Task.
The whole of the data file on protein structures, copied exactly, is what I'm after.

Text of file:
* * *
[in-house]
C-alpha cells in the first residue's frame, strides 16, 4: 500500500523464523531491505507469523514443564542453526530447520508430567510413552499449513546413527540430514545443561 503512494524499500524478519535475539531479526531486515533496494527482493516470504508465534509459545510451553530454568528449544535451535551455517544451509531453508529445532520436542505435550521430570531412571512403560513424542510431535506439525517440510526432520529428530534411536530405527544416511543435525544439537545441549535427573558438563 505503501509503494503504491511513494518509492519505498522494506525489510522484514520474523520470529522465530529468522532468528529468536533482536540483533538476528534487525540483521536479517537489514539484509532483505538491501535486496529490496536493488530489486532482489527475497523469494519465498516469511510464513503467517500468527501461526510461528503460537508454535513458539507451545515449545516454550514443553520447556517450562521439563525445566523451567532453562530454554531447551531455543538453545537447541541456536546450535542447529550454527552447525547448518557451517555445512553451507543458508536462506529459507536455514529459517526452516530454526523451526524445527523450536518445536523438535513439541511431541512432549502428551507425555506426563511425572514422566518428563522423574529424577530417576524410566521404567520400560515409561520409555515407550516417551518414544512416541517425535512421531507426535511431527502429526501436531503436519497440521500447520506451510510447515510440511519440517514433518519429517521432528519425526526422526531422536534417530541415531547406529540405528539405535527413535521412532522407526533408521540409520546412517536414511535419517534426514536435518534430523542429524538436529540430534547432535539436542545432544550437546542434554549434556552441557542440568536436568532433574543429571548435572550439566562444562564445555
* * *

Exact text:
[in-house]
C-alpha cells in the first residue's frame, strides 16, 4: 500500500523464523531491505507469523514443564542453526530447520508430567510413552499449513546413527540430514545443561 503512494524499500524478519535475539531479526531486515533496494527482493516470504508465534509459545510451553530454568528449544535451535551455517544451509531453508529445532520436542505435550521430570531412571512403560513424542510431535506439525517440510526432520529428530534411536530405527544416511543435525544439537545441549535427573558438563 505503501509503494503504491511513494518509492519505498522494506525489510522484514520474523520470529522465530529468522532468528529468536533482536540483533538476528534487525540483521536479517537489514539484509532483505538491501535486496529490496536493488530489486532482489527475497523469494519465498516469511510464513503467517500468527501461526510461528503460537508454535513458539507451545515449545516454550514443553520447556517450562521439563525445566523451567532453562530454554531447551531455543538453545537447541541456536546450535542447529550454527552447525547448518557451517555445512553451507543458508536462506529459507536455514529459517526452516530454526523451526524445527523450536518445536523438535513439541511431541512432549502428551507425555506426563511425572514422566518428563522423574529424577530417576524410566521404567520400560515409561520409555515407550516417551518414544512416541517425535512421531507426535511431527502429526501436531503436519497440521500447520506451510510447515510440511519440517514433518519429517521432528519425526526422526531422536534417530541415531547406529540405528539405535527413535521412532522407526533408521540409520546412517536414511535419517534426514536435518534430523542429524538436529540430534547432535539436542545432544550437546542434554549434556552441557542440568536436568532433574543429571548435572550439566562444562564445555